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Original article
peer-reviewed

Mandatory Laparotomy in Penetrating Abdominal Injuries with Omental Evisceration: Experience in a Major Trauma Center in the Philippines



Abstract

Background: Omental evisceration due to abdominal stab injuries connotes peritoneal penetration and translates to around 70% risk of intra-abdominal injury. Such cases are being managed with mandatory laparotomy at the Philippine General Hospital. This study aims to review the patient profile and laparotomy outcomes in such cases.

Methods: This is a retrospective review of 98 consecutive laparotomies performed for patients with omental evisceration secondary to abdominal stab wounds between January 2004 to April 2018.

Results: Almost all patients were male (99%) with a mean age of 32.1 years (range 14-70). The majority (81%) had a therapeutic laparotomy, and only 19 patients (19%) had a non-therapeutic laparotomy. The most commonly injured organs include the small bowel, stomach, colon, diaphragm, and liver. There was no significant difference in age, sex, duration of injury, systolic blood pressure and heart rate at presentation between the two groups. There were significantly more patients who presented with peritonism in the therapeutic laparotomy group compared to the non-therapeutic laparotomy group (82% vs 53%, p=0.005). Patients who presented with peritonism were six times more likely to have a therapeutic laparotomy. There was no significant difference between morbidity and mortality rates in the two groups. The length of hospital stay for the non-therapeutic laparotomy group was significantly shorter compared to the therapeutic laparotomy group (3.6 vs 5.7 days, p=0.006).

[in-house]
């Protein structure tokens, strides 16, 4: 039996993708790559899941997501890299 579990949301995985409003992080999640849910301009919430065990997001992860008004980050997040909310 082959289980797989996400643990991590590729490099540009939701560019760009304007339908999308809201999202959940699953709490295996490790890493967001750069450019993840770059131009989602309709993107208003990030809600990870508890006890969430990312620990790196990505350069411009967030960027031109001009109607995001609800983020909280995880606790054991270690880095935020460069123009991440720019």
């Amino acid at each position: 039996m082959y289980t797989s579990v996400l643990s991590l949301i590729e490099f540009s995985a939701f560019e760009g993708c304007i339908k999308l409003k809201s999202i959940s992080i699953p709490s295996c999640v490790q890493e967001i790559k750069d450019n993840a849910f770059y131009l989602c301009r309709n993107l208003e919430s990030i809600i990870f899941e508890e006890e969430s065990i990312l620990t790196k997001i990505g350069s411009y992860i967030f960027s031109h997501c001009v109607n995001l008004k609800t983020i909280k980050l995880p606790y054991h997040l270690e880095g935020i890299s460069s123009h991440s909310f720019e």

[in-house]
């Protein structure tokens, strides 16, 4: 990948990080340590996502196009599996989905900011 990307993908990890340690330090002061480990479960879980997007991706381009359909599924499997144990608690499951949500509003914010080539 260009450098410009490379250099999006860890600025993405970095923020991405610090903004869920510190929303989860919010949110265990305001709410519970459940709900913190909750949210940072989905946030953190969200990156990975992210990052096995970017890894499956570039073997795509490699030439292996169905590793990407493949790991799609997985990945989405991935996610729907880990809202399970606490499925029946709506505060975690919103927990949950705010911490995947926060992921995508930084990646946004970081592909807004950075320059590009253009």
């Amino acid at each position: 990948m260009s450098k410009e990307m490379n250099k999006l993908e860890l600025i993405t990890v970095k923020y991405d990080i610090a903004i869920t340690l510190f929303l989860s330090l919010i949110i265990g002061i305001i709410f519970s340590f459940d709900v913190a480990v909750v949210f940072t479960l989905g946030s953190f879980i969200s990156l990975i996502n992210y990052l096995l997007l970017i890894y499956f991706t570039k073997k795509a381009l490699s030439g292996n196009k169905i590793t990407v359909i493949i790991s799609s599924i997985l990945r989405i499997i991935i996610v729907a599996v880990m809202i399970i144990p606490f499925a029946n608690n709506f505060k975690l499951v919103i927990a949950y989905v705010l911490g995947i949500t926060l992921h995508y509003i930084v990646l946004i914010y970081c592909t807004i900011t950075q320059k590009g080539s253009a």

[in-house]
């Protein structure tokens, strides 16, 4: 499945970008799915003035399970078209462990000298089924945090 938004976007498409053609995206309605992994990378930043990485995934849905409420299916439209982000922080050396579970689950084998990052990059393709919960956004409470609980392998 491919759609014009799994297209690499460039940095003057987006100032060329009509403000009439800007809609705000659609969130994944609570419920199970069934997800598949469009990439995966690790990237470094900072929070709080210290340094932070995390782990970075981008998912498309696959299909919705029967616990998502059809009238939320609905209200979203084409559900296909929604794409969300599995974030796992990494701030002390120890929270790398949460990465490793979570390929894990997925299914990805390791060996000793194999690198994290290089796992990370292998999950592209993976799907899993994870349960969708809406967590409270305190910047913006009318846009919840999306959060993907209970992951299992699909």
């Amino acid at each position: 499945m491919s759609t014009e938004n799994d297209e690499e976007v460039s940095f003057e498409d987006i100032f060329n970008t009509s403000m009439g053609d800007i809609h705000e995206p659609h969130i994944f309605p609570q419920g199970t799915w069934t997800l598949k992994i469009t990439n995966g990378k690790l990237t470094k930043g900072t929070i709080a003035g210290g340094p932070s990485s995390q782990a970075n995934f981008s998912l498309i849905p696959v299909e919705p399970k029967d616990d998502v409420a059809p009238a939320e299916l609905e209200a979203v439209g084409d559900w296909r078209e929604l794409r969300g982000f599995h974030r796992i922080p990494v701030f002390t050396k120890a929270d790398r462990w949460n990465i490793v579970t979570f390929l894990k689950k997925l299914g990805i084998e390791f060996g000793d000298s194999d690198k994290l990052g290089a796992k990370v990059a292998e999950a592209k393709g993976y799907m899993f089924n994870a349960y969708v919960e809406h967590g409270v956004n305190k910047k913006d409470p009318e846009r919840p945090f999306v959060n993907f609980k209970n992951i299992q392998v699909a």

Conclusion: The rate of therapeutic laparotomy remains to be significantly higher among patients with omental evisceration. Hence, omental evisceration, particularly those associated with peritonism, should continue to prompt operative management.